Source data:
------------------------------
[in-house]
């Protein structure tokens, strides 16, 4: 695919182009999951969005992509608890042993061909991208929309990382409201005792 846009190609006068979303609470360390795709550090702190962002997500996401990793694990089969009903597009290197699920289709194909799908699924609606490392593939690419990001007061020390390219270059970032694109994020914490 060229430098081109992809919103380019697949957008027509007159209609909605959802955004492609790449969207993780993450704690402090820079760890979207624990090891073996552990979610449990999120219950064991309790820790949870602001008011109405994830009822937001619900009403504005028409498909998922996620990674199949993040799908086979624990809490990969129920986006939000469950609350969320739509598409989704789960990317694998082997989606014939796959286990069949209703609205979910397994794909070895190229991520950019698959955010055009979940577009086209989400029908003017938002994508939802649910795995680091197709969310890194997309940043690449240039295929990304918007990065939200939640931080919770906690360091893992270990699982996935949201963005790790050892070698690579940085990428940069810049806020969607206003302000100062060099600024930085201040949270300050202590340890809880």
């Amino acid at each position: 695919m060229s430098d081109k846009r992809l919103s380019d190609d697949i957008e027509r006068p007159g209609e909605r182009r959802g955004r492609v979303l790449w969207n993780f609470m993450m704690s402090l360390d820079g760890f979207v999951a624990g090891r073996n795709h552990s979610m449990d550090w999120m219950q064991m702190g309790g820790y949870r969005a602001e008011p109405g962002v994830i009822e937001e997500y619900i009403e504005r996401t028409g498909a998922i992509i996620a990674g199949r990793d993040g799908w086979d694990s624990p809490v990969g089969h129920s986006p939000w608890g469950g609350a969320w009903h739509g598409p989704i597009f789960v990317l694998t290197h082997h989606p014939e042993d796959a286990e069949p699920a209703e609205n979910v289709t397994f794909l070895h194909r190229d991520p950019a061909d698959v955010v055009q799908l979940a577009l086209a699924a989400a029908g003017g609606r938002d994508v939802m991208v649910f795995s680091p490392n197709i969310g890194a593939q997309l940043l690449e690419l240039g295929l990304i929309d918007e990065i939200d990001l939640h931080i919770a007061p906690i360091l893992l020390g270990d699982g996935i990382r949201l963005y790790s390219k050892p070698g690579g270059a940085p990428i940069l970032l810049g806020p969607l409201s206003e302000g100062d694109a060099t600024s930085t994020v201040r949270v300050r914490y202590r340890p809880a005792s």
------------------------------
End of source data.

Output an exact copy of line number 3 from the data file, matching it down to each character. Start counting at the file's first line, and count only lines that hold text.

């Amino acid at each position: 695919m060229s430098d081109k846009r992809l919103s380019d190609d697949i957008e027509r006068p007159g209609e909605r182009r959802g955004r492609v979303l790449w969207n993780f609470m993450m704690s402090l360390d820079g760890f979207v999951a624990g090891r073996n795709h552990s979610m449990d550090w999120m219950q064991m702190g309790g820790y949870r969005a602001e008011p109405g962002v994830i009822e937001e997500y619900i009403e504005r996401t028409g498909a998922i992509i996620a990674g199949r990793d993040g799908w086979d694990s624990p809490v990969g089969h129920s986006p939000w608890g469950g609350a969320w009903h739509g598409p989704i597009f789960v990317l694998t290197h082997h989606p014939e042993d796959a286990e069949p699920a209703e609205n979910v289709t397994f794909l070895h194909r190229d991520p950019a061909d698959v955010v055009q799908l979940a577009l086209a699924a989400a029908g003017g609606r938002d994508v939802m991208v649910f795995s680091p490392n197709i969310g890194a593939q997309l940043l690449e690419l240039g295929l990304i929309d918007e990065i939200d990001l939640h931080i919770a007061p906690i360091l893992l020390g270990d699982g996935i990382r949201l963005y790790s390219k050892p070698g690579g270059a940085p990428i940069l970032l810049g806020p969607l409201s206003e302000g100062d694109a060099t600024s930085t994020v201040r949270v300050r914490y202590r340890p809880a005792s």